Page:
7. What temperament did Bach have in mind when he composed the "Well-Tempered Clavier?"

This topic has been hotly debated. Many people have simply taken the use of 24 preludes and fugues to indicate that Bach was demonstrating equal temperament, but that belief is now generally considered to be naive. There is no evidence that equal temperament was favoured by Bach, and little evidence that it was even possible to attain
at that time. There are more plausible temperaments to consider for Bach's music and their musical contributions are becoming more widely recognized, today.

8. Can modern music be played on a Well-Temperament?

Yes, but there may be passages that suffer from the excessive brilliance or consonance, if the composer did not take the different tonal effects of varying keys into account. There are a growing number of jazz performers that have found useful tonal
values in the unequal tunings of the past.

9. Is there anything "wrong" with playing Classical music on modern equal temperament?

No, equal temperament is usable for anything, in spite of its lack of key color. However, once the listener has become acquainted with more age-appropriate tunings for the Baroque and Classical repertoires, listening to them performed on equal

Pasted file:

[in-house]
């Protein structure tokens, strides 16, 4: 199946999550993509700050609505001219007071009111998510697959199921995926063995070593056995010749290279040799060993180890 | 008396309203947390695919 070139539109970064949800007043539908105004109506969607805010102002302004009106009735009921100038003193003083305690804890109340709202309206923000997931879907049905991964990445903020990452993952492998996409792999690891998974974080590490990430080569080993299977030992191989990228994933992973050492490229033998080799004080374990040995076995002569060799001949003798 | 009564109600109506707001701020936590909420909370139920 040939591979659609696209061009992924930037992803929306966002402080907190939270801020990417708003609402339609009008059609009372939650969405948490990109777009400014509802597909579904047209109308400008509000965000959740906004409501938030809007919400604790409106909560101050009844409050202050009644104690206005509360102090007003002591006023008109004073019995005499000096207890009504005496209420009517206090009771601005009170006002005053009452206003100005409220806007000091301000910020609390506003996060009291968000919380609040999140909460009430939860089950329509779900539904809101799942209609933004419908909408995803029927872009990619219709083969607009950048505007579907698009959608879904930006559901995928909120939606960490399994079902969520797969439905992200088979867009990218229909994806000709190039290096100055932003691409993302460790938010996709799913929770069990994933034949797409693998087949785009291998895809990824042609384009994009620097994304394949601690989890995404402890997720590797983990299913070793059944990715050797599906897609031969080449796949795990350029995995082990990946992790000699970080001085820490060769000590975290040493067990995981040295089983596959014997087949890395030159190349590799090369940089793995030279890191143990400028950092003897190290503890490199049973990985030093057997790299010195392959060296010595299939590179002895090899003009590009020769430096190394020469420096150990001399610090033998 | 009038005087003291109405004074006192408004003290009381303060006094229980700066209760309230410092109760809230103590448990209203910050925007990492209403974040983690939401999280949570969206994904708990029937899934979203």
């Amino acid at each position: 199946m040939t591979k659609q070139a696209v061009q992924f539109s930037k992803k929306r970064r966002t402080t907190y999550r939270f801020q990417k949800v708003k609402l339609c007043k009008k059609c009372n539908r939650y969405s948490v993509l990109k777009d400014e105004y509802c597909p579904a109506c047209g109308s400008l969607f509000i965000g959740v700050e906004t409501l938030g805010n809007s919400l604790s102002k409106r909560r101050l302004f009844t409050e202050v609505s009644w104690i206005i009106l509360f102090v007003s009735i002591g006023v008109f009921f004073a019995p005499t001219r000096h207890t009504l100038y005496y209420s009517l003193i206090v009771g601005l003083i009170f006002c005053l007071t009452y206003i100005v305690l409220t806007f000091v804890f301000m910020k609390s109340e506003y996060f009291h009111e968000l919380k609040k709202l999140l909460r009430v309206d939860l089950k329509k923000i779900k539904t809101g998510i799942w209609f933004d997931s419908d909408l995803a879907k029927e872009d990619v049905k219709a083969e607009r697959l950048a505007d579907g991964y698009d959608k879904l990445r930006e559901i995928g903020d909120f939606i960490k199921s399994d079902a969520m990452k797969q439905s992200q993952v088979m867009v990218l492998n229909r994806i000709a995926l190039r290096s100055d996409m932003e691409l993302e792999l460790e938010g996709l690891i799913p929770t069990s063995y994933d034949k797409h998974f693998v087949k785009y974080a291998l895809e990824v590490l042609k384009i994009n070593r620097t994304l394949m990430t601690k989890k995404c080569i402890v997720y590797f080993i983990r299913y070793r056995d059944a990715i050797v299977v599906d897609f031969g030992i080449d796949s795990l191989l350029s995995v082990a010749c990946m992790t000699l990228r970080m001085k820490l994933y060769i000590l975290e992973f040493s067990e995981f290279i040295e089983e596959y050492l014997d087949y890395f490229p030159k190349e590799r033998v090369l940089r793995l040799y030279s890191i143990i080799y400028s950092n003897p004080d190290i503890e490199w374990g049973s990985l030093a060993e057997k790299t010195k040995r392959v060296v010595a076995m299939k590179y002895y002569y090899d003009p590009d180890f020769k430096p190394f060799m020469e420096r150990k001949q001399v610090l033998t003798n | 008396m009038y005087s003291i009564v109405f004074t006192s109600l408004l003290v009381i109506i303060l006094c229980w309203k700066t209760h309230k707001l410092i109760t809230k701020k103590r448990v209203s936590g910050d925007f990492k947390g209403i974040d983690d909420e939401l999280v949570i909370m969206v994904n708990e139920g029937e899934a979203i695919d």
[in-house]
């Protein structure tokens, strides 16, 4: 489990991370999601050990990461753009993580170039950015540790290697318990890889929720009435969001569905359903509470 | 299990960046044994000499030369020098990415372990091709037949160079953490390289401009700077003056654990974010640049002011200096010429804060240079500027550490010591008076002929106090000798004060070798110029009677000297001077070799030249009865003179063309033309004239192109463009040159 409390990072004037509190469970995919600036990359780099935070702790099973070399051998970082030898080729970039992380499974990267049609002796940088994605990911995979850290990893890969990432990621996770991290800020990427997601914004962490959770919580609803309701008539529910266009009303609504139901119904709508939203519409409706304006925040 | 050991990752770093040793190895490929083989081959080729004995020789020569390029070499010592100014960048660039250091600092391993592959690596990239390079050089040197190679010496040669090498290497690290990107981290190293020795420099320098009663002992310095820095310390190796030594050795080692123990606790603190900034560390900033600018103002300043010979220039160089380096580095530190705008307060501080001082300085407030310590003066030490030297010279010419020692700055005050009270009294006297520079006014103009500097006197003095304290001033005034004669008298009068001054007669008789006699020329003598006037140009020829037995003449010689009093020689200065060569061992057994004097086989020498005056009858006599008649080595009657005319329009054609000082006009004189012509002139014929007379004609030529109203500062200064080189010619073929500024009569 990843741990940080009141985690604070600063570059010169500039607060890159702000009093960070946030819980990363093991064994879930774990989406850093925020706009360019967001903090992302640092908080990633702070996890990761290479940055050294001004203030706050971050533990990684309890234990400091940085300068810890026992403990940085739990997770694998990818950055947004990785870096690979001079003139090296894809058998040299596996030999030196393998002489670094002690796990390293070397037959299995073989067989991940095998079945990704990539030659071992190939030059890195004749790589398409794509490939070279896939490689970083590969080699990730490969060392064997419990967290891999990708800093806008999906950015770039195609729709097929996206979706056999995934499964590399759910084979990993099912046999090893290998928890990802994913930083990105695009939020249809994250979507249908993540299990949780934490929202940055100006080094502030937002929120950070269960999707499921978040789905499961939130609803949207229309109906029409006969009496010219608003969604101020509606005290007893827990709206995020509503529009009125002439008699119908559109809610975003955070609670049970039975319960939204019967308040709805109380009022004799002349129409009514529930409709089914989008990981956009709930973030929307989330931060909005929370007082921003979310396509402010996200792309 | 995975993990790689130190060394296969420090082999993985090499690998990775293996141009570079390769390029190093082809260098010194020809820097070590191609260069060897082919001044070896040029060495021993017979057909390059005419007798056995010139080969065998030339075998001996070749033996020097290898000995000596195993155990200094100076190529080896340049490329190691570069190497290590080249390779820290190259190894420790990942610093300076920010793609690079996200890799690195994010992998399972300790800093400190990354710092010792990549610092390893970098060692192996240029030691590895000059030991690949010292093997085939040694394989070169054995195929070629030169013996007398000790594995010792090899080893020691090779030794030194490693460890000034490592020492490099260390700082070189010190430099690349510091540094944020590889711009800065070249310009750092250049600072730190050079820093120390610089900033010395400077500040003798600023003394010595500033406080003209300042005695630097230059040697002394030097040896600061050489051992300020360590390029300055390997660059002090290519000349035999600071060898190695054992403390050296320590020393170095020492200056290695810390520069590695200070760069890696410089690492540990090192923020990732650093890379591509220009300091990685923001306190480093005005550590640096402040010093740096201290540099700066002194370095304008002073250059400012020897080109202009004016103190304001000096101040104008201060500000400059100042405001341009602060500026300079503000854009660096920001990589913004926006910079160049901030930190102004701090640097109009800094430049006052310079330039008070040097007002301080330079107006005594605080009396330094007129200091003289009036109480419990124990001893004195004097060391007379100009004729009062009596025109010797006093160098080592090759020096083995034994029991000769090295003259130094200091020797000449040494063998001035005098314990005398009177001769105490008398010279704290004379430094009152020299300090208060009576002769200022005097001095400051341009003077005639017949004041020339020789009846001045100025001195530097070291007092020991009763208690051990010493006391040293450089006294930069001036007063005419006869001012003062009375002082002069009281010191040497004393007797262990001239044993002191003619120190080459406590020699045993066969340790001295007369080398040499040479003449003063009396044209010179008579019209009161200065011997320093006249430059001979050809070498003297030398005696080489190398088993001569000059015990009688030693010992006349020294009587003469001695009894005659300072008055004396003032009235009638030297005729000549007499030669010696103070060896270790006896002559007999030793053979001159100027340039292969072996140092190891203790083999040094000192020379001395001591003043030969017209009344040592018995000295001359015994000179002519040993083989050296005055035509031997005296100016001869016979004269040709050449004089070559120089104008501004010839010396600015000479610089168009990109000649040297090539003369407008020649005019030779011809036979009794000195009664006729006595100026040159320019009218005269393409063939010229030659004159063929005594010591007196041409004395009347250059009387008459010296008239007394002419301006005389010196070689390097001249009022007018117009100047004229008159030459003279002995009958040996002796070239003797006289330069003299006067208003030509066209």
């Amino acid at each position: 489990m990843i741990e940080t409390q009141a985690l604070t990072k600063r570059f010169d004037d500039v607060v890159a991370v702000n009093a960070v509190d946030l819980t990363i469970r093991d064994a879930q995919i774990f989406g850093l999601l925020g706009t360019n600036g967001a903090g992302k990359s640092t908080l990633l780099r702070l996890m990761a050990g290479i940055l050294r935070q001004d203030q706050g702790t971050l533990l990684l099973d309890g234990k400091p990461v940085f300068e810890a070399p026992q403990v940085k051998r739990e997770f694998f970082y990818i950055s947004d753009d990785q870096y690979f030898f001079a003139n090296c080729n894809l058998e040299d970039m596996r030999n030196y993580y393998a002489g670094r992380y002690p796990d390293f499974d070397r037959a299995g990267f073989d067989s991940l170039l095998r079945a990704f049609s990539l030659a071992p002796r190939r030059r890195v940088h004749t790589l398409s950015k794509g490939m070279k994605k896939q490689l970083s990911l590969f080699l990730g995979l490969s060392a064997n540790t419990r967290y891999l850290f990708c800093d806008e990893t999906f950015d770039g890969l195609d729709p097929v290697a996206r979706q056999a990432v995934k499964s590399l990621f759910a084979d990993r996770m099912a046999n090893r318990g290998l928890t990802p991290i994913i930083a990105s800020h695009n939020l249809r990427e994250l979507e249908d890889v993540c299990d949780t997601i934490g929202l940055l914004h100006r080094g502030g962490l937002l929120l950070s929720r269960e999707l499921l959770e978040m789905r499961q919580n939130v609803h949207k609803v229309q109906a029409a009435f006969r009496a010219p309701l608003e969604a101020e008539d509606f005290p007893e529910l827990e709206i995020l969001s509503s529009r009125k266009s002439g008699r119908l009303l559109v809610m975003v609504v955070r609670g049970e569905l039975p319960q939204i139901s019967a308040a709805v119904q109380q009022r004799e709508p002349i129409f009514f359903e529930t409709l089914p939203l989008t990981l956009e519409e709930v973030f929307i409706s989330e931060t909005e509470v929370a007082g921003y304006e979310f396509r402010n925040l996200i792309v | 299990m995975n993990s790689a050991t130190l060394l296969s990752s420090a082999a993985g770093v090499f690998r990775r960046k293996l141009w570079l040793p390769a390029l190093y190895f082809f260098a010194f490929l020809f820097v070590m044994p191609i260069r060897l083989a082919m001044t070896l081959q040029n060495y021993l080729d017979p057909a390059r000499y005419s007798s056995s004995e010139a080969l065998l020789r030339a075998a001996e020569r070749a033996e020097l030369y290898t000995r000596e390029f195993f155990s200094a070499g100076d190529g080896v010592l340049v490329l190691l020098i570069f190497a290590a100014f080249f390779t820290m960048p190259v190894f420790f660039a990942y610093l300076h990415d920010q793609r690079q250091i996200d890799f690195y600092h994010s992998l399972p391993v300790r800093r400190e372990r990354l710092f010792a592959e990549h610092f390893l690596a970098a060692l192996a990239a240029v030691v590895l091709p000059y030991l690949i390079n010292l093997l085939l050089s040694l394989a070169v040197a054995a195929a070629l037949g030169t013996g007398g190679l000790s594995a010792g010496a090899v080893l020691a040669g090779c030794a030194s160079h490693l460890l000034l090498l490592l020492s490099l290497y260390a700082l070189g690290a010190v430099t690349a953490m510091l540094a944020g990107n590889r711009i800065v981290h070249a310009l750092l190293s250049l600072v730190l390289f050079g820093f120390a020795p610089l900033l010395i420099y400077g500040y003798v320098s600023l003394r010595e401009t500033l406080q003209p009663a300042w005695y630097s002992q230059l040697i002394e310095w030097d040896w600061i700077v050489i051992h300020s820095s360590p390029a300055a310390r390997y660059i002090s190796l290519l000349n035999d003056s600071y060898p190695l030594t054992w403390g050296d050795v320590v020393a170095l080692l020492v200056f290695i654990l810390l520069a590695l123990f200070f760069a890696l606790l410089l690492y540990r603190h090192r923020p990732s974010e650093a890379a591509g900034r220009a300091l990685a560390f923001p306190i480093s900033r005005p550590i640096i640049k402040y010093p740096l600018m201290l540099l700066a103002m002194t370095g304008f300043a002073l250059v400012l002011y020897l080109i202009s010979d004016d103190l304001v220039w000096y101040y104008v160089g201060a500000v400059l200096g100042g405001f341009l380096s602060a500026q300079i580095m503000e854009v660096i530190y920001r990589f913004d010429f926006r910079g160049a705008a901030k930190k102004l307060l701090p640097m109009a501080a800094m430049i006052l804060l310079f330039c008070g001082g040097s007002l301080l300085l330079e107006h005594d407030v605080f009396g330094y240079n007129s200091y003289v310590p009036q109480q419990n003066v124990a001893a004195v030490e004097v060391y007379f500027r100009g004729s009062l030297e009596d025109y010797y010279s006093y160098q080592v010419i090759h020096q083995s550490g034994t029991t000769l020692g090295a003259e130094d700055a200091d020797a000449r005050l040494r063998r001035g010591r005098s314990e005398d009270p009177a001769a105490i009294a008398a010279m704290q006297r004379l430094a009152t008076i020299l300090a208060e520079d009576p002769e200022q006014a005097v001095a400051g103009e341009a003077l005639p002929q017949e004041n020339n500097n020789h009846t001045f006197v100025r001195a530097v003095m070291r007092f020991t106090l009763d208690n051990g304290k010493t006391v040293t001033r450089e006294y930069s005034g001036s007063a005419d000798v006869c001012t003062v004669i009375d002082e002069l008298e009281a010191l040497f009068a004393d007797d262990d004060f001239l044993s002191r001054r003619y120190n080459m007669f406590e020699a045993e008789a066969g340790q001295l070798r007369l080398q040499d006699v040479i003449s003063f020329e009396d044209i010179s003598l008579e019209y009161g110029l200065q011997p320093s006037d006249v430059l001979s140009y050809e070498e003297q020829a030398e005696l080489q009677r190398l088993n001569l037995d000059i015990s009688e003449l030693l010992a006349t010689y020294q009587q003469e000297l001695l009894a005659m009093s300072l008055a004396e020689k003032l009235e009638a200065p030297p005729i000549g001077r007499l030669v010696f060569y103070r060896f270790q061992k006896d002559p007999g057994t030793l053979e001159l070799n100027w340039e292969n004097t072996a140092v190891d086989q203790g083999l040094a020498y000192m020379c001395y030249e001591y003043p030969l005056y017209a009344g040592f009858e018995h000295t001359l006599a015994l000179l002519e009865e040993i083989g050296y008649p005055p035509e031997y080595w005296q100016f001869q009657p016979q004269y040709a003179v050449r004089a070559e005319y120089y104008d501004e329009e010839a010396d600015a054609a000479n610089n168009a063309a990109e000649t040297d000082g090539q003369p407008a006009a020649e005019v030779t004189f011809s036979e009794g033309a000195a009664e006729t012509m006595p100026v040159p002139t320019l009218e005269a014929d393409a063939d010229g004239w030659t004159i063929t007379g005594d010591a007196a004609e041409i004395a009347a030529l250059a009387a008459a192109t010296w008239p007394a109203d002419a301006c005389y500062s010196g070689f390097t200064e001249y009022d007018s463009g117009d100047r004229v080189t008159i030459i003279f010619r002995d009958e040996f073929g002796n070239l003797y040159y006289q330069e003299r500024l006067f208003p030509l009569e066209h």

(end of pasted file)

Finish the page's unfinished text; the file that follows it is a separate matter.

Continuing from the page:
temperament often becomes tedious and boring. Equal temperament doesn't offer any change in the level of consonance, thus, any intentions of the composer to use the well-tempered resources are lost.

10. What are these "resources" of well-temperaments?

The various levels of dissonance create a palette of emotional involvement. Keys with few accidentals are calmer than the more remote keys with many sharps or flats. Modulation between them has a subliminal emotional effect on the listener, and it was a
mark of genius to make the changes in such a way that the attention to the music was not interrupted by too great a leap from one to the other.
It has been demonstrated, scientifically, that dissonance creates a stimulative effect in the listener, while consonance creates a sedative effect. Harsh, brilliant intervals demand our attention, while soft, consonant harmony puts us to sleep. Composers of the era between 1700 and 1900 seemed to have understood this in their use of keys.
The sonatas demonstrate the use of rising and falling consonance to keep the listener engaged without fatiguing the ear.

11. Why have historical temperaments become more popular, today?

Tuners are now able to provide them. The tuning community has, in the last decade, been able to combine the research of Owen Jorgensen with the modern programmable tuning machine. This combination makes the recreation of a wide range of historical temperaments easily available to the working technician. As a result, pianists are being
given an opportunity to hear the piano music in more than one tuning. Once a pianist plays music on temperaments that were in use when the piece was written, they often find a greater depth and expression in the sound.



Ed Foote RPT
http://www.piano-tuners.org/edfoote/index.html
http://www.piano-tuners.org/edfoote/wel ... piano.html
My CDs may be downloaded at:
http://www.cdbaby.com/cd/enidkatahn
Copyright 2004